Zone Valve Control

Problem: About a week ago, a contractor called into tech support looking for help to get his customer’s new heating system up and running. The customer had a hydronic heating system that consisted of a boiler and circulator in a mechanical room and nine zone valves, which were split amongst three zones. The system was replaced with new components, including the zone valves, which were from a popular manufacturer and had a 3-wire connection. Unfortunately, the home only had two wires for 24 VAC transformer power to each zone valve location. The contractor was trying to devise a solution that would prevent pulling wire from each zone valve location back to the mechanical room.

Background: For the system to function properly, each zone valve has its power wired through a thermostat call. When the thermostat makes a call for heat, the zone valve is energized and begins to open. Once fully open, an end switch in the zone valve is closed. This contact closure is to be wired back to the aquastat, so it knows when to fire the boiler and start the circulator. Since this installation lacked the wire needed, the thermostats would call and the zone valves would open, but no hot water would circulate. After some discussion and investigation, it was discovered that the three 40 VA transformers used to provide power for the zone valves were in the same mechanical room as the boiler and aquastat. From the datasheet, we learned that each zone valve would draw approximately 0.5 Amps when energized, which is enough to trip on of our Current Sensors.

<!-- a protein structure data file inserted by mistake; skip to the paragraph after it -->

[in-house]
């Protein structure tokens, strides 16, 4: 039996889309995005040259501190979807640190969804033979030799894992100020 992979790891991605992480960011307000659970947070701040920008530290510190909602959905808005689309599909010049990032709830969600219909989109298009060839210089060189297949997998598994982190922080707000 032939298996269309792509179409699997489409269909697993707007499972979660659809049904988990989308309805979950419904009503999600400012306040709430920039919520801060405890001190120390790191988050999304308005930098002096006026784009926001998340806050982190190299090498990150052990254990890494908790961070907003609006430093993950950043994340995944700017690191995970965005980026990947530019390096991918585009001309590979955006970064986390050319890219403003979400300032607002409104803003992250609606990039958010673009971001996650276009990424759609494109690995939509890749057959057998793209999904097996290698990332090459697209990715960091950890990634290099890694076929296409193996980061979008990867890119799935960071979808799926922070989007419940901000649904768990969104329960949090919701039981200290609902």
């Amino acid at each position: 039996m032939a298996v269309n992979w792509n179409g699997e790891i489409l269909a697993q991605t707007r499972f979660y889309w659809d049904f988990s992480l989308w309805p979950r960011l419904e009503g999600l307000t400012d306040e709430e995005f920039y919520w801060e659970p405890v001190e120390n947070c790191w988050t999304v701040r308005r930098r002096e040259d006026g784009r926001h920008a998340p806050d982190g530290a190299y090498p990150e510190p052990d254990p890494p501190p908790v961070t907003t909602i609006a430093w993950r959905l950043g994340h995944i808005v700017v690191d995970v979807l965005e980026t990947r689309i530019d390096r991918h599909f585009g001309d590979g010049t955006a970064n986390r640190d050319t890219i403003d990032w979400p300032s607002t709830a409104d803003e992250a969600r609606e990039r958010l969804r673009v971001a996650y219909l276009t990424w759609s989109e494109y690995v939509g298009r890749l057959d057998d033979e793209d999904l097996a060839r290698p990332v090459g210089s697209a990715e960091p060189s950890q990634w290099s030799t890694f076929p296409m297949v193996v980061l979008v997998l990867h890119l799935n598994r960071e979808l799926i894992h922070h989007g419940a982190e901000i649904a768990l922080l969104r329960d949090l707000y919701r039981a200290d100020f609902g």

Solution: The solution was to put a current sensor on the secondary common of each of the transformers. The current sensor outputs were wired in parallel to the input of our Dry Contact Input relay (RIB01BDC), the relay is wired to 120 VAC continuous power, and the Normally Open (N/O) relay output is wired to the TT terminals on the aquastat. Now whenever a thermostat calls and a zone valve is energized, the current is sensed in the mechanical room. The current sensor output closes, which closes the input to the dry contact relay and provides a contact closure to the aquastat. Since our current sensors have a solid state output, they have a small amount of trickle current when OFF. We were concerned that would interfere with the operation of the aquastat, so the dry contact relay was added in between to provide a truly dry contact.

About the Author

Henry Smith is a 34-year-old engineer at Functional Devices, Inc. He has a BSEET obtained from Purdue University in 2014 and a lifelong interest in electronics. As an engineer at Functional Devices, he gets to provide Technical Support to our customers, from distributors to specifying engineers and installers.

Henry enjoys providing tech support, as it allows our company to assist at every level of our product’s lifecycle and exposes us to interesting and unique applications. While not every technical question is unique, even answering a simple question or providing someone with the information in a timely manner can go a long way to helping him or her meet a deadline.